Red Sox decline Tommy Pham’s option, making outfielder a free agent

The Red Sox have declined their end of Tommy Pham’s $12 million mutual option for the 2023 season, according to The Boston Globe’s Julian McWilliams. The veteran outfielder will receive a $1.5 million buyout as he heads for free agency.

Pham, 34, was acquired from the Reds in exchange for minor-league infielder Nick Northcut on August 1. The right-handed hitter initially got off to a promising start with the Red Sox but ended his season in an 0-for-18 slump at the plate.

All told, Pham batted just .234/.298/.374 with 12 doubles, six home runs, 24 RBIs, 32 runs scored, one stolen base, 14 walks, and 67 strikeouts over 53 games (235 plate appearances) with the Sox. He was used exclusively as a left fielder and finished tied for the team lead in outfield assists with eight.

A former 16th-round draft pick of the Cardinals out of Durango High School in 2006, Pham first broke in with St. Louis towards the end of the 2014 season. The Las Vegas-area native then put himself on the map when he finished 11th in National League MVP voting in 2017.

The following July, the Cardinals traded Pham to the Rays. After 1 1/2 years in Tampa Bay, where he got to know current Red Sox chief baseball officer Chaim Bloom, Pham was dealt to the Padres in December 2019. He spent two seasons with San Diego before hitting free agency for the first time last November.

It took until March because of the lockout, but Pham ultimately signed a one-year, $7.5 million contract with the Reds that came with the aforementioned mutual option for 2023. Prior to being traded over the summer, Pham made headlines in late May when he slapped Giants outfielder Joc Pederson across the face during batting practice at Great American Ballpark because of a dispute centered around fantasy football.

Between Cincinnati and Boston, Pham slashed .236/.312/.374 with 23 doubles, one triple, 17 homers, 63 runs driven in, 89 runs scored, eight stolen bases, 56 walks, and 67 strikeouts across 144 total games (622 plate appearances). His 15 outfield assists were the most in all of baseball.

Pham, who turns 35 next March, has expressed interest in returning to the Red Sox as he enjoyed playing in Boston. For their part, the Red Sox could also be interested in a reunion since they are expected to bolster their outfield depth this winter.

With the Pham decision made, the Red Sox still have two more option calls due this week. While Chris Sale has opted in and Xander Bogaerts has opted out, Boston is still waiting on Eric Hosmer, who is expected to opt in. James Paxton, meanwhile has the ability to exercise a $4 million player option for 2023 if his two-year, $26 million club optioned is declined. Those decisions are due by Thursday.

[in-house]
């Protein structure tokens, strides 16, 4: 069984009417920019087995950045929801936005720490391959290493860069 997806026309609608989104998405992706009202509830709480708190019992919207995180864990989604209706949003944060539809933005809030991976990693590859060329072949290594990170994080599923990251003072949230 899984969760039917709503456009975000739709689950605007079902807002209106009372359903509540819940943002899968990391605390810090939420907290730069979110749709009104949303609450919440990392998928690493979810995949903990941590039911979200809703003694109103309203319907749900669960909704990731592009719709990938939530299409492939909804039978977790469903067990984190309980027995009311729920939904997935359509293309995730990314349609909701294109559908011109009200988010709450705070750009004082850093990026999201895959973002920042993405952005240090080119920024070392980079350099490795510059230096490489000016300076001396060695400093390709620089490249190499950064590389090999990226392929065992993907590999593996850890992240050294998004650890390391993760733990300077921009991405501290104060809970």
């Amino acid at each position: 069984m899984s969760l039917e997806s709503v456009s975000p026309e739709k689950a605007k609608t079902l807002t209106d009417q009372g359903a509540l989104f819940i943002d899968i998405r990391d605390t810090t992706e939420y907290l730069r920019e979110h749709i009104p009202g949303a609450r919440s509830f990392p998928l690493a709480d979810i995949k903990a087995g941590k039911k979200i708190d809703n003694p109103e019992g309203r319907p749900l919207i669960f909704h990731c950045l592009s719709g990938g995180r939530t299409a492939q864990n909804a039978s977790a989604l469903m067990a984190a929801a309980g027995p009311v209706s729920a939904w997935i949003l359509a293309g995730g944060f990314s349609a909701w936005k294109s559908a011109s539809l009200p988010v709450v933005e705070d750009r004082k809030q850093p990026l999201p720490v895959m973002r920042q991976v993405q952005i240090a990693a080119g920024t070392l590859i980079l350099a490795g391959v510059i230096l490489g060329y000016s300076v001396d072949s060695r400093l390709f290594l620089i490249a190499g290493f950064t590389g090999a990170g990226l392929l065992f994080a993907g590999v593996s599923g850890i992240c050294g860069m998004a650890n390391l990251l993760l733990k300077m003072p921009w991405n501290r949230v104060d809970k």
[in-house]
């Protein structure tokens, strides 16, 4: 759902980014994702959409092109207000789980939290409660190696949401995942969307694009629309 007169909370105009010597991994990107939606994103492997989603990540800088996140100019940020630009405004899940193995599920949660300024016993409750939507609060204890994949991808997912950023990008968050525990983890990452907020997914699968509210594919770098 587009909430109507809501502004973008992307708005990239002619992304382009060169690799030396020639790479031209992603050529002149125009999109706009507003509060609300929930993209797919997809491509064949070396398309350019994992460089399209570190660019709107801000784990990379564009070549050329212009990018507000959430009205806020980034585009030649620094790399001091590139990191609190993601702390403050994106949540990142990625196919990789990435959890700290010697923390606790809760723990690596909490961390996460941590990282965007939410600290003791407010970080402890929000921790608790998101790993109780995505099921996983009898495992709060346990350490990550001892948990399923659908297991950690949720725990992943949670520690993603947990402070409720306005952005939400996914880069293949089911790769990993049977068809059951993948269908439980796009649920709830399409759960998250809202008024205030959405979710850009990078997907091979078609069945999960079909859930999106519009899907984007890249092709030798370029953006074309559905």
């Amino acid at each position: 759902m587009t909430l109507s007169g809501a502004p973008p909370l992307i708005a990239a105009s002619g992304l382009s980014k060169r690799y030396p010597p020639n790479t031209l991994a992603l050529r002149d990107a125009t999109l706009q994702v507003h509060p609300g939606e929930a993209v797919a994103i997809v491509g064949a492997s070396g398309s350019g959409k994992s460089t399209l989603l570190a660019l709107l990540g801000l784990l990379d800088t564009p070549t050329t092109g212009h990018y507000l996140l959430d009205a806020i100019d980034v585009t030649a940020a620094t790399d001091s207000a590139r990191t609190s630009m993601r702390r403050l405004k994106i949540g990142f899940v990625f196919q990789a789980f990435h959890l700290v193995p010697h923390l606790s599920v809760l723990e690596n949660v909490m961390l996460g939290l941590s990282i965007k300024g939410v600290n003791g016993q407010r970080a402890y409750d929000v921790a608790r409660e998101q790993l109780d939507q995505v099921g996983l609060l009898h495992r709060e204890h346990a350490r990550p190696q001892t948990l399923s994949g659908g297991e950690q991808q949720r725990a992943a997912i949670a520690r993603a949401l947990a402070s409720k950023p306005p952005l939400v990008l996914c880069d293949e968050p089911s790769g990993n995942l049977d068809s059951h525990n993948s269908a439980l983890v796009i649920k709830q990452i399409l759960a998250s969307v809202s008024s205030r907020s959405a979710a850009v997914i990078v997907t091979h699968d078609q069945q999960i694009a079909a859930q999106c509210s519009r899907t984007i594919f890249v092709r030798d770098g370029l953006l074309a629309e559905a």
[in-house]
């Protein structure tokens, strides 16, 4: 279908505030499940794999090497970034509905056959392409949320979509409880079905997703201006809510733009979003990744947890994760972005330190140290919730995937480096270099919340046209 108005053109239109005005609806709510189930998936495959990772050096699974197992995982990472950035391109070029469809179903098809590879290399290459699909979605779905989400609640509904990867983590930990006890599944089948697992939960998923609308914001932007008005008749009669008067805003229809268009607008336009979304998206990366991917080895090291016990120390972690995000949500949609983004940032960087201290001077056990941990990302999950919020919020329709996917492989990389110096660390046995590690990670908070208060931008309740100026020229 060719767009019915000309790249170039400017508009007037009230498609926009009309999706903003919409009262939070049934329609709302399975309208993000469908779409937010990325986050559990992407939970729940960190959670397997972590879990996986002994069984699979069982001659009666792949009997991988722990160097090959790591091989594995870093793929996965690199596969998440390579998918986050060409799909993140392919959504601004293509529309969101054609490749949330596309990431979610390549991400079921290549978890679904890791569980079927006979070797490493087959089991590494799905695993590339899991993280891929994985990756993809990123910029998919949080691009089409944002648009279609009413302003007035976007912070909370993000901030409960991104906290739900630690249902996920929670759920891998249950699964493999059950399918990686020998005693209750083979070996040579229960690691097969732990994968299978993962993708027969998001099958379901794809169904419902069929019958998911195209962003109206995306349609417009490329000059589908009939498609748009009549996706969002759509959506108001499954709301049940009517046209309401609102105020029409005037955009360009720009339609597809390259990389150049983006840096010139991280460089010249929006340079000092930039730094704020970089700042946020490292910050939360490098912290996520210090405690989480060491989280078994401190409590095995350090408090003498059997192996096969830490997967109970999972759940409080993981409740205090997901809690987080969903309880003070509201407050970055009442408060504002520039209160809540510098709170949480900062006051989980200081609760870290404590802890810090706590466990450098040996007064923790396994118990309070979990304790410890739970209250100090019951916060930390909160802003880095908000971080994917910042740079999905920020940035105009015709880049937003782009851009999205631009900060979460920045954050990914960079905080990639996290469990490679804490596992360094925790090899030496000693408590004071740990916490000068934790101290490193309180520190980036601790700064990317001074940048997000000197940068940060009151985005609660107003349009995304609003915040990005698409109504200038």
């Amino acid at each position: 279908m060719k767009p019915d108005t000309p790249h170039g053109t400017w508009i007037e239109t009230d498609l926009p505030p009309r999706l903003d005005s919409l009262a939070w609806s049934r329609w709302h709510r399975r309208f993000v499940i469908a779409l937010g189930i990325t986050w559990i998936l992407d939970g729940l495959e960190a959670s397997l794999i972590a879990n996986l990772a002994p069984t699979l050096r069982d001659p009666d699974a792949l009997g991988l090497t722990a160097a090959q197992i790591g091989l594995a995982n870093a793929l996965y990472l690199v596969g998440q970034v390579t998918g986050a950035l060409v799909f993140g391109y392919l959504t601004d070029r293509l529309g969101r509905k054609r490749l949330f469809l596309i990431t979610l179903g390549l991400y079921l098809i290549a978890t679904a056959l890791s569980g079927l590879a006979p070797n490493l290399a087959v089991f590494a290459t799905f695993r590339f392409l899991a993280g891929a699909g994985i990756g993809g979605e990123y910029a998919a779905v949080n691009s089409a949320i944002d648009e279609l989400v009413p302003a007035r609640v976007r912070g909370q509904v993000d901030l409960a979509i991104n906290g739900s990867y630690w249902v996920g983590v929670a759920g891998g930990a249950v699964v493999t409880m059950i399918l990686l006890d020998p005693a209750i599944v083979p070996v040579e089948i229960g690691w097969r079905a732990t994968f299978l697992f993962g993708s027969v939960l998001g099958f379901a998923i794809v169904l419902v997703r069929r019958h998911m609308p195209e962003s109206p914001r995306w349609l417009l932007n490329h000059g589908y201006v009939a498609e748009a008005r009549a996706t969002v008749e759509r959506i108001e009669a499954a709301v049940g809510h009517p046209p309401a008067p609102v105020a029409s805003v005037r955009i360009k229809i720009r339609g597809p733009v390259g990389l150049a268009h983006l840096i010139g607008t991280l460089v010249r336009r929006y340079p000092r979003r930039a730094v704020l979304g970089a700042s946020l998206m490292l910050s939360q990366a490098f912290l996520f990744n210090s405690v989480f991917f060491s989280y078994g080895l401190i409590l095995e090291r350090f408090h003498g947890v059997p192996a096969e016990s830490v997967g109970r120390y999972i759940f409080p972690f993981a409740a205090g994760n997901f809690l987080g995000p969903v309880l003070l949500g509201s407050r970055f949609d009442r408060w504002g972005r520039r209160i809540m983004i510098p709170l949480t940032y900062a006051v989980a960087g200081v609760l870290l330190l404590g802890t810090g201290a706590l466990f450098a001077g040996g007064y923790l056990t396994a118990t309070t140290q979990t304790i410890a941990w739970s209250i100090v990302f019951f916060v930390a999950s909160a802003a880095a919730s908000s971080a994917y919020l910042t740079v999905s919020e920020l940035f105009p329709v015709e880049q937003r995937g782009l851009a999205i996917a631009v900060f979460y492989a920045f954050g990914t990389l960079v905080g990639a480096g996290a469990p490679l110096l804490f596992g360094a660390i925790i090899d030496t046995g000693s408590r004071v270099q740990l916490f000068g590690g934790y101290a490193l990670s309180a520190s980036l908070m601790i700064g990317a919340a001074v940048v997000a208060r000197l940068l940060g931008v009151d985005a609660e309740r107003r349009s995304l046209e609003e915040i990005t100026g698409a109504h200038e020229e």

(Picture of Tommy Pham: Maddie Malhotra/Boston Red Sox/Getty Images)

Tommy Pham scratched from Red Sox lineup

Tommy Pham was originally leading off and starting in left field for the Red Sox in their season finale against the Rays at Fenway Park on Wednesday afternoon. He was instead scratched from the lineup minutes before first pitch.

With Pham out, center fielder Enrique Hernandez moved from the six-hole to the leadoff spot while Abraham Almonte was inserted into the lineup as the No. 9 hitter and starting left fielder.

Acquired from the Reds for minor-league infielder Nick Northcut on the eve of the trade deadline, Pham has batted .234/.298/.374 with 12 doubles, six home runs, 24 RBIs, 32 runs scored, one stolen base, 14 walks, and 67 strikeouts in 53 games (235 plate appearances) with the Red Sox.

The right-handed hitting 34-year-old initially got off to a hot start to begin his tenure in Boston, as he clubbed four homers and posted an .812 OPS in 25 August contests. Since the calendar flipped to September, though, Pham has cooled off at the plate significantly and is slashing just .176/.268/.269 with two homers and nine RBIs over his last 28 games. He was in the midst of an 0-for-19 skid before being scratched on Wednesday.

Defensively, Pham has played exclusively left field for the Red Sox and has been quite good there. The 6-foot-1, 223-pounder has recorded eight outfield assists across 419 1/3 innings at the position. Combine that with the seven he notched with the Reds, and Pham finishes the year with a major-league-best 15 outfield assists.

When Pham signed his one-year, $6 million contract with Cincinnati back in March, it was reported at the time that the deal came with a $6 mutual option for 2023. According to MassLive.com’s Christopher Smith, it is actually worth $12 million. If Boston declines its side of the option, Pham will be owed $1.5 million in the form of a buyout.